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| September 23, 2019

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Ali Kennedy Scott: The Day the Sky Turned Black

Ali Kennedy Scott: The Day the Sky Turned Black

Australia was ravaged by firestorms equalling 1500 atomic bombs in 2009. Now known as Black Saturday, this has gone down in history as Australia’s greatest natural disaster. Actress and Writer, Ali Kennedy Scott, inspired by interviews with survivors of Australia’s Bushfires, took it upon herself to write a story to portray the courage and hope of survivors as they struggled to put the shattered pieces of their lives back together. This is Ali’s first solo show and although tackling a dark subject matter, she assures us that Edinburgh audiences will also discover a touch of humour hidden amidst the adversity.

Your show is inspired by the ‘Black Saturday’ bushfires, known as Australia’s greatest natural disaster. How have you managed to portray this in a live event on stage?

The Day the Sky Turned Black follows the story of 5 people who lived through the fires – 3 survivors, a journalist, and the mother of an arsonist. Each has their own unique experience, context and reaction to the fires. With such an epic event in Australia’s history, no one person’s perspective could appropriately capture it, so I tried to build a 360 degree view of the fires and, in addition, use news reports to give the facts and narrate time and place.

The show is said to include ‘unexpected humour and tremendous tenderness’. Did you intend to bring humour to the show or it this something that just emerged on writing?

One of the incredible aspects of the people who lived through this time was their ability to find humour even in these dark days. They are a real inspiration for me. Consequently, there had to be elements of humour in the show. One of the characters is a 6 year old boy who hides from the fires in a wombat hole. He is so full of life that his humour just jumped off the page.

Which moment at the Fringe best sums up the Festival?

Walking along the mile and passing new Fringe friends all flyering for their shows – one in a Cinderella costume, one dressed as a Vegas show-girl, one man yelling Zombie apocalypse reloaded at the top of his lungs. The passion for their art and love for what they do for all the world to see.

What was your weirdest experience there?

I think it’s about to happen in the Best of the Sydney Fringe photo call… I’ll let you know once it’s complete!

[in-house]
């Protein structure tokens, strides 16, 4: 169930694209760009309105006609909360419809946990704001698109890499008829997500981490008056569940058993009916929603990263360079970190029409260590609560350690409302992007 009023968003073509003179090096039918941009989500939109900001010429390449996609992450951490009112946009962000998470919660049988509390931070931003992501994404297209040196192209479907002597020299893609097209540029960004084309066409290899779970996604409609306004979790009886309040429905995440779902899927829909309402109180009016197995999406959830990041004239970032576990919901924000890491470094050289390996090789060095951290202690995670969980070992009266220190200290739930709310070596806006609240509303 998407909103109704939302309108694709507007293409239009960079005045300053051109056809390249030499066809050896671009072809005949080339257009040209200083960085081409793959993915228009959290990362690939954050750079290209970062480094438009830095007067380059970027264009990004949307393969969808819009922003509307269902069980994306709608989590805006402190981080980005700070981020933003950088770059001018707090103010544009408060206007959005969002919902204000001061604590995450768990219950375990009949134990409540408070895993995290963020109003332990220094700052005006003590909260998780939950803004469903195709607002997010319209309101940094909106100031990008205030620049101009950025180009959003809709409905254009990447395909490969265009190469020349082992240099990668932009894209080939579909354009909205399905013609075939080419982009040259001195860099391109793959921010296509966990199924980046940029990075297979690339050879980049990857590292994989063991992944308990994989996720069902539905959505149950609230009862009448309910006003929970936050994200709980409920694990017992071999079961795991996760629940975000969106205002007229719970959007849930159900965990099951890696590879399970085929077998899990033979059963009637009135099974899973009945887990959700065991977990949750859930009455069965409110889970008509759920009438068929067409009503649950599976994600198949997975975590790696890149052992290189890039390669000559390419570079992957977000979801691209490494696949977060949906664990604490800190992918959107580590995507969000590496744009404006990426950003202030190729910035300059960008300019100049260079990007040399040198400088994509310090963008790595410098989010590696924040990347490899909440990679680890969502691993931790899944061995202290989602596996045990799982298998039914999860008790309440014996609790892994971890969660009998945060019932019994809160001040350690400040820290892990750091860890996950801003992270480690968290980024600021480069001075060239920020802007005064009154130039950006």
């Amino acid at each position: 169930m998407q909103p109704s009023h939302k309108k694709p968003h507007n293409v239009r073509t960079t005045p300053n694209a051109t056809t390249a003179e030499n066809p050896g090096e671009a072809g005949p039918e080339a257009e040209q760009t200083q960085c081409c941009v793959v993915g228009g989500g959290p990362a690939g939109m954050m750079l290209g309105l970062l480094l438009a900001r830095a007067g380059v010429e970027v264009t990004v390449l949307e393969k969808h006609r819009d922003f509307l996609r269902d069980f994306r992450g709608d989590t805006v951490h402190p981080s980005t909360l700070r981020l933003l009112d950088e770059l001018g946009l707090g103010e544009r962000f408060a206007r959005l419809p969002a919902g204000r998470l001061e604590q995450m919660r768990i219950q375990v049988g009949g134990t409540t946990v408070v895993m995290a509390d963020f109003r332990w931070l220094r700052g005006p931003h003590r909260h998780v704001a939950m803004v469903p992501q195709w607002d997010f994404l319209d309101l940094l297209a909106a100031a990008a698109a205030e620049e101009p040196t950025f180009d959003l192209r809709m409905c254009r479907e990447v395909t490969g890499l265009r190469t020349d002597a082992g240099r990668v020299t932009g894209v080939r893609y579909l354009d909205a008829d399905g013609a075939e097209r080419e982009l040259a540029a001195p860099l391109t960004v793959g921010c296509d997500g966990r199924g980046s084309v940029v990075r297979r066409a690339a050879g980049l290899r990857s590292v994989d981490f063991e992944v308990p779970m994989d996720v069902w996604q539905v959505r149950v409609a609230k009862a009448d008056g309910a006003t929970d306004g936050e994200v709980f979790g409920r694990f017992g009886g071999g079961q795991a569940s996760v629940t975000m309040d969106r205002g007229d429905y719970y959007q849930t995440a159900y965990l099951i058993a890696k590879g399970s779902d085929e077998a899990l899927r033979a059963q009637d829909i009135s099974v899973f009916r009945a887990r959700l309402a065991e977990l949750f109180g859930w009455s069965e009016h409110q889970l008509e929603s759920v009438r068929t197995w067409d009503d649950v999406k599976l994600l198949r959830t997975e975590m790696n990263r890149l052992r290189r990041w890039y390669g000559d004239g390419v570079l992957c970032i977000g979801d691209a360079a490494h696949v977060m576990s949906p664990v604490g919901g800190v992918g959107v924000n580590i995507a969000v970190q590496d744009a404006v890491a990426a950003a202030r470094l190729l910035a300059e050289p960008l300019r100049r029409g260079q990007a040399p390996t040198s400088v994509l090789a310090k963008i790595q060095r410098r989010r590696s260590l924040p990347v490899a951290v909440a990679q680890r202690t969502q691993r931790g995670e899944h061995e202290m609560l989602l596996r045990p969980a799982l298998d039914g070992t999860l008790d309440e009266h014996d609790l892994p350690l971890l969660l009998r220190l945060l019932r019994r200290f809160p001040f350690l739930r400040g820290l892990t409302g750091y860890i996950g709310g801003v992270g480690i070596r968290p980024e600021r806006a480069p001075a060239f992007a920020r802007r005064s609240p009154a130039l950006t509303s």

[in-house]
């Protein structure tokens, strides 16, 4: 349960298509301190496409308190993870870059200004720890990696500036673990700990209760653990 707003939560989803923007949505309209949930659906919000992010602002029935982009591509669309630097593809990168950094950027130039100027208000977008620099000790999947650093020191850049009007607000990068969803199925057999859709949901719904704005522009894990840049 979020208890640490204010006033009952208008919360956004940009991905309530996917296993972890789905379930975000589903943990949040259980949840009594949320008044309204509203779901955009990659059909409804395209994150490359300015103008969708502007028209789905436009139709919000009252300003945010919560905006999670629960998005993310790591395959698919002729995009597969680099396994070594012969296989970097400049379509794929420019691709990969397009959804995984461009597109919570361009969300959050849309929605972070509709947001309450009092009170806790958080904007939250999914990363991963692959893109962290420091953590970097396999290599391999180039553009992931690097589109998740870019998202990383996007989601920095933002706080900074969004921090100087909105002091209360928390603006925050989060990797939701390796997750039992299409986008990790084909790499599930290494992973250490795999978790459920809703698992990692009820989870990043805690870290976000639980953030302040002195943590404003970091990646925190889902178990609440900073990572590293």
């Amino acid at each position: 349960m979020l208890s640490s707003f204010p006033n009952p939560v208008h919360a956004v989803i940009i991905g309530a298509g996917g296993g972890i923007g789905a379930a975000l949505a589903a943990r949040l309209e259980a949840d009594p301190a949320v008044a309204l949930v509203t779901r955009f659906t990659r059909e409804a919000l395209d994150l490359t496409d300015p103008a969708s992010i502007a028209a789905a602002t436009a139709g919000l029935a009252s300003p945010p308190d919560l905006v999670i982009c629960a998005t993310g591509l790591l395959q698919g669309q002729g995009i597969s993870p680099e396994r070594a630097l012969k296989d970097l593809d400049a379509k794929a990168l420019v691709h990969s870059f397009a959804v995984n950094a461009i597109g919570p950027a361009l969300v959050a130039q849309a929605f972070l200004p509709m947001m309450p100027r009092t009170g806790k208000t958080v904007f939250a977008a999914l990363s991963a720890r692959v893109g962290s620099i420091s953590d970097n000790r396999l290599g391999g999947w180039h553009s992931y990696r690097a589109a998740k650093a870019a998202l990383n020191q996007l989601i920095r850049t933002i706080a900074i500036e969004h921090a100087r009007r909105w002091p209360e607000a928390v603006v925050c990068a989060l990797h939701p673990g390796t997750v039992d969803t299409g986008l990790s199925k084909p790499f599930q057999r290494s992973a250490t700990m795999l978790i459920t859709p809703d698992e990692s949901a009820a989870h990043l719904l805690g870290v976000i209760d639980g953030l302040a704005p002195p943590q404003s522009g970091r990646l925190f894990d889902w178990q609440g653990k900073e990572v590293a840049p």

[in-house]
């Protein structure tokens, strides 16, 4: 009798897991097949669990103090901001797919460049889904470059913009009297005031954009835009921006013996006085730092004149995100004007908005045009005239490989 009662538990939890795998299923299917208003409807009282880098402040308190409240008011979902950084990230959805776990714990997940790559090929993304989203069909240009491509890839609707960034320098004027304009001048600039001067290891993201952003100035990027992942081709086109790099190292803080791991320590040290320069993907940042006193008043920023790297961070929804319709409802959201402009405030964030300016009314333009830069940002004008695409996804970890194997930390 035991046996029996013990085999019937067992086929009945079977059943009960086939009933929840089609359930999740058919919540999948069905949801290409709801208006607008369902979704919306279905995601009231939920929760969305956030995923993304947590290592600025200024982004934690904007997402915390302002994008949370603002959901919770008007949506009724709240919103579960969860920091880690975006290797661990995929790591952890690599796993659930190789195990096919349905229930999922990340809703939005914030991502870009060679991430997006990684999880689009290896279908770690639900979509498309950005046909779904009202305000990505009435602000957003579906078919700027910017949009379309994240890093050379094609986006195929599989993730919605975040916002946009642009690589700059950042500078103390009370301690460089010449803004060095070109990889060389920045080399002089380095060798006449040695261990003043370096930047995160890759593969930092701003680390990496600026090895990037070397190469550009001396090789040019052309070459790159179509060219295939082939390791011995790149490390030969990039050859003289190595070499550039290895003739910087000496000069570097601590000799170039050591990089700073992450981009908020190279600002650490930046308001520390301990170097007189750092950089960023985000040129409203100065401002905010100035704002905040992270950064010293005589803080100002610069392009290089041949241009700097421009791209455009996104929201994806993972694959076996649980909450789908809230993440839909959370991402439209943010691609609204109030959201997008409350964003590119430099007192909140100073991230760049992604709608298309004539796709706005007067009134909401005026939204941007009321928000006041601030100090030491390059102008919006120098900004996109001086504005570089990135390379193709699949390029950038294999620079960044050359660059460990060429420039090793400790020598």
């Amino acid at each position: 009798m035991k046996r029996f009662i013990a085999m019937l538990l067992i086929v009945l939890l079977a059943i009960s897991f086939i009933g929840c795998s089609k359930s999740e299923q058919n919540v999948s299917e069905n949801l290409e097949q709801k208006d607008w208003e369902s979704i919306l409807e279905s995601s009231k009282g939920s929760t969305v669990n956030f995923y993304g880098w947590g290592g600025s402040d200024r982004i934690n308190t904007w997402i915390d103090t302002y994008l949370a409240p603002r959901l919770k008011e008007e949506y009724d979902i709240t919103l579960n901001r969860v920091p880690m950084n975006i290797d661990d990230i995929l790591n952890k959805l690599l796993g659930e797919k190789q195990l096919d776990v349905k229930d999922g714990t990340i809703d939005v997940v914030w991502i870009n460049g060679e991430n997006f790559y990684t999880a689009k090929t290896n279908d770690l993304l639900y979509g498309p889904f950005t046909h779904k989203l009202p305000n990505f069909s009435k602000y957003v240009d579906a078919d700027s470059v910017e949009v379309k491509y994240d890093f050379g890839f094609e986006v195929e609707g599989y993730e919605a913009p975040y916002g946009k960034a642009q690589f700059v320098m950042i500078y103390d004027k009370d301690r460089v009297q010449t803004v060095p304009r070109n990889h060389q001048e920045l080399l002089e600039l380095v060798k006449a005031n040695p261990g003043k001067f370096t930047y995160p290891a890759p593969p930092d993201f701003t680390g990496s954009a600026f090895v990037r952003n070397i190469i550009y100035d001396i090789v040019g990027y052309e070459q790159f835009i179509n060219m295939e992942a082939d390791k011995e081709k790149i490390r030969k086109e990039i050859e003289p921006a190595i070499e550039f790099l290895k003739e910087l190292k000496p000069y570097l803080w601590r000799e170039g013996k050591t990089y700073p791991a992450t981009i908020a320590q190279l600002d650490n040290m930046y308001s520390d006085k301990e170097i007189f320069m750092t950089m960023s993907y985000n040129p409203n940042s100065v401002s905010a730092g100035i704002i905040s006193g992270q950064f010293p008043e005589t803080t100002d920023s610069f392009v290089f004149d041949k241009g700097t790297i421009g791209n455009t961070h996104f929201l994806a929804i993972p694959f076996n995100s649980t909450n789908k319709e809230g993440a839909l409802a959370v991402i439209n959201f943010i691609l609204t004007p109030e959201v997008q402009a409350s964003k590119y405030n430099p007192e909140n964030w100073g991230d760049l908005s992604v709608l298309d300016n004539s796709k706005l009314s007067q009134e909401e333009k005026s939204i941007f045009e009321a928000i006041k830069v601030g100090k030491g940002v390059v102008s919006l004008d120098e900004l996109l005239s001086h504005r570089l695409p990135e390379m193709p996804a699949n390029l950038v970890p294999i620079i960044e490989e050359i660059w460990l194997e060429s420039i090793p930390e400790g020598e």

Here, everyone does a run of preview shows but you have taken the show all over the globe already. How do you find the audiences in different countries and what has the reception been like?

I’ve been really lucky to be able to perform the show around the world. The story really has universal themes so it has been very warmly received. In New York the audiences were the most vocal – laughing and crying through the show. It won an award for excellence in solo performance which was lovely.

In Australia, audiences have a personal connection to the show, so it can be very moving for me as a performer to see their reactions during the show. Aussies overseas have been amazing too, bringing me vegemite in case I was homesick and sharing their stories.

In the UK, audiences typically remember the fires and the themes tend to resonate strongly. People often stay back to share their stories. It’s pretty special to get to talk to people after the show and hear about their experiences. That’s the great thing about the Fringe… you are in and out so quickly you almost exit with the audience!

Have you had to change much of the material since your started the show?

I’ve written a new opening and the show is now narrated by the journalist, so it has changed a little.

What was the first thing you did on reaching Edinburgh?

I recovered from the long journey with a refreshing ale in one of Edinburgh’s lovely drinking establishments.

Which other acts will you be catching there?

There are so many shows I plan to see! At the top of my mind are Rob Drummond’s magical theatre show ‘Bullet Catch’. Also, the Suzuki Company of Toga at the Edinburgh Festival perform Waiting for Orestes. I’ll definitely check out all the other Best of the Sydney Fringe shows – Confession of a Grinder Addict, LadyNerd, Scientist or Comedian and Tubular Bells for 2.

What is the first thing you will do as soon as the festival is over?

Have a deep fried snickers bar and get working on my next show! (ideally on a beach in the South of France).

Why should people be heading to see you at this year’s Fringe?

PHILOSOPHICALLY: If an actor performs and nobody sees it, is she really an actor?…If you love theatre or even like it a little, you should check out The Day the Sky Turned Black. It’s made up of inspiring stories about how people pick themselves up when times get tough and ultimately about hope. It will make you laugh, cry and everything in-between.

THE CREDENTIALS: It was people’s choice for Favourite show at the Sydney Fringe, was called “Enthralling” by the New York Times, and Fringe Guru said it was “the best of the many one-actor shows” he had seen at the Fringe in 2010.

You can catch the show daily at 3pm daily at the Assembly Roxy until the 26th of August so it’s perfectly located after lunch and before dinner!

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